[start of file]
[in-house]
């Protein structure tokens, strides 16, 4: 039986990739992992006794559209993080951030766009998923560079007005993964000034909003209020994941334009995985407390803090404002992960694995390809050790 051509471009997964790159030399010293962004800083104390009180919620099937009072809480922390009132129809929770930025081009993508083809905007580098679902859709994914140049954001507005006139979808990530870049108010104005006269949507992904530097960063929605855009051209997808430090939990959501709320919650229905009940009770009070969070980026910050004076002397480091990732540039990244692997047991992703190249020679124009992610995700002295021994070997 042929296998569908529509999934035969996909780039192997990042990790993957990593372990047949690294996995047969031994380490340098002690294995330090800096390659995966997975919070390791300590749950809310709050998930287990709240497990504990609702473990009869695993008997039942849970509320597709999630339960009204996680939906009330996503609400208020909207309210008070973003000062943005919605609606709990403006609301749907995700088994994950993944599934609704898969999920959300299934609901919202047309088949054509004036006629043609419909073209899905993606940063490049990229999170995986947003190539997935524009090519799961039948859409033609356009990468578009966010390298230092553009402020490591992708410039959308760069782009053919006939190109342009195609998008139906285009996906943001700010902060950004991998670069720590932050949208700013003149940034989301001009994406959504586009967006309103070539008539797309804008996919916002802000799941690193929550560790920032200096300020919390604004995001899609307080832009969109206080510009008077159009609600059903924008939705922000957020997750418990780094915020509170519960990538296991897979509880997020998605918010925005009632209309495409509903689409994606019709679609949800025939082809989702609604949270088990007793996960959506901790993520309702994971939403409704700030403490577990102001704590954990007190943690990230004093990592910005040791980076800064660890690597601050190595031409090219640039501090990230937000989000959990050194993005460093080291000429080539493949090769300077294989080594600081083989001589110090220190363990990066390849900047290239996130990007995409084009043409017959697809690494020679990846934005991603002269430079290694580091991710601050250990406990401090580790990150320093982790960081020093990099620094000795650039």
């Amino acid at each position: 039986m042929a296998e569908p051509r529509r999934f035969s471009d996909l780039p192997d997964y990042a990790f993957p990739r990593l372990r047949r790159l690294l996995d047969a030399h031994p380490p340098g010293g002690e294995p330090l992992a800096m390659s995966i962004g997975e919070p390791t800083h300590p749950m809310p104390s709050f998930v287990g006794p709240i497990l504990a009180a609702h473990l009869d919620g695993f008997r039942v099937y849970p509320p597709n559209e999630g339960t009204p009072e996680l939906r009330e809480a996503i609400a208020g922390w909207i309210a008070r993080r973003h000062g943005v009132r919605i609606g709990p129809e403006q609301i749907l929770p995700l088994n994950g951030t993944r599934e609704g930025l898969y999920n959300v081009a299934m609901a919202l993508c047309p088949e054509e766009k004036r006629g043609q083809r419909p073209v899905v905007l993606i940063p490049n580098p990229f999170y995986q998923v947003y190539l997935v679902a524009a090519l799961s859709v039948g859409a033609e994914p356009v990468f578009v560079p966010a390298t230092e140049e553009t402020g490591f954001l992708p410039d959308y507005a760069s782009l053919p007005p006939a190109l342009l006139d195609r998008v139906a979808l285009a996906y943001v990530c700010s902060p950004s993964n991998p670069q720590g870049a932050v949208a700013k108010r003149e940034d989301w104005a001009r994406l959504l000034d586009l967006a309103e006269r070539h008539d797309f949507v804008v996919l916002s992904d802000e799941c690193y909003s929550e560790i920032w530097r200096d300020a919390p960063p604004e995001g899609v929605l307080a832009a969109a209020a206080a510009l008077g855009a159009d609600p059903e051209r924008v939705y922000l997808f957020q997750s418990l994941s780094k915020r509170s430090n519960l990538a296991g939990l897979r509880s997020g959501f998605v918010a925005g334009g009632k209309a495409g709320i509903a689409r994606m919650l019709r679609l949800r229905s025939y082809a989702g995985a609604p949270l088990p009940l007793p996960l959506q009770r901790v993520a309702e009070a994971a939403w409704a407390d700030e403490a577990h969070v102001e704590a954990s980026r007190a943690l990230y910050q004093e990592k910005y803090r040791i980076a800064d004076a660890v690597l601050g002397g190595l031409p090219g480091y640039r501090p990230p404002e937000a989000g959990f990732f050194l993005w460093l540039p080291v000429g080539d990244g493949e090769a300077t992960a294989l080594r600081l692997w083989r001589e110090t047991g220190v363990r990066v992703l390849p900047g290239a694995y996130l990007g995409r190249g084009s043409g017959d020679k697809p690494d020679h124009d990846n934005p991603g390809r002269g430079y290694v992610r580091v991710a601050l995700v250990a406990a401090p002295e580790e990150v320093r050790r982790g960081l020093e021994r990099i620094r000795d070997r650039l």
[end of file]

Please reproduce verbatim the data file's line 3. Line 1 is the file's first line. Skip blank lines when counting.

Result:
């Amino acid at each position: 039986m042929a296998e569908p051509r529509r999934f035969s471009d996909l780039p192997d997964y990042a990790f993957p990739r990593l372990r047949r790159l690294l996995d047969a030399h031994p380490p340098g010293g002690e294995p330090l992992a800096m390659s995966i962004g997975e919070p390791t800083h300590p749950m809310p104390s709050f998930v287990g006794p709240i497990l504990a009180a609702h473990l009869d919620g695993f008997r039942v099937y849970p509320p597709n559209e999630g339960t009204p009072e996680l939906r009330e809480a996503i609400a208020g922390w909207i309210a008070r993080r973003h000062g943005v009132r919605i609606g709990p129809e403006q609301i749907l929770p995700l088994n994950g951030t993944r599934e609704g930025l898969y999920n959300v081009a299934m609901a919202l993508c047309p088949e054509e766009k004036r006629g043609q083809r419909p073209v899905v905007l993606i940063p490049n580098p990229f999170y995986q998923v947003y190539l997935v679902a524009a090519l799961s859709v039948g859409a033609e994914p356009v990468f578009v560079p966010a390298t230092e140049e553009t402020g490591f954001l992708p410039d959308y507005a760069s782009l053919p007005p006939a190109l342009l006139d195609r998008v139906a979808l285009a996906y943001v990530c700010s902060p950004s993964n991998p670069q720590g870049a932050v949208a700013k108010r003149e940034d989301w104005a001009r994406l959504l000034d586009l967006a309103e006269r070539h008539d797309f949507v804008v996919l916002s992904d802000e799941c690193y909003s929550e560790i920032w530097r200096d300020a919390p960063p604004e995001g899609v929605l307080a832009a969109a209020a206080a510009l008077g855009a159009d609600p059903e051209r924008v939705y922000l997808f957020q997750s418990l994941s780094k915020r509170s430090n519960l990538a296991g939990l897979r509880s997020g959501f998605v918010a925005g334009g009632k209309a495409g709320i509903a689409r994606m919650l019709r679609l949800r229905s025939y082809a989702g995985a609604p949270l088990p009940l007793p996960l959506q009770r901790v993520a309702e009070a994971a939403w409704a407390d700030e403490a577990h969070v102001e704590a954990s980026r007190a943690l990230y910050q004093e990592k910005y803090r040791i980076a800064d004076a660890v690597l601050g002397g190595l031409p090219g480091y640039r501090p990230p404002e937000a989000g959990f990732f050194l993005w460093l540039p080291v000429g080539d990244g493949e090769a300077t992960a294989l080594r600081l692997w083989r001589e110090t047991g220190v363990r990066v992703l390849p900047g290239a694995y996130l990007g995409r190249g084009s043409g017959d020679k697809p690494d020679h124009d990846n934005p991603g390809r002269g430079y290694v992610r580091v991710a601050l995700v250990a406990a401090p002295e580790e990150v320093r050790r982790g960081l020093e021994r990099i620094r000795d070997r650039l």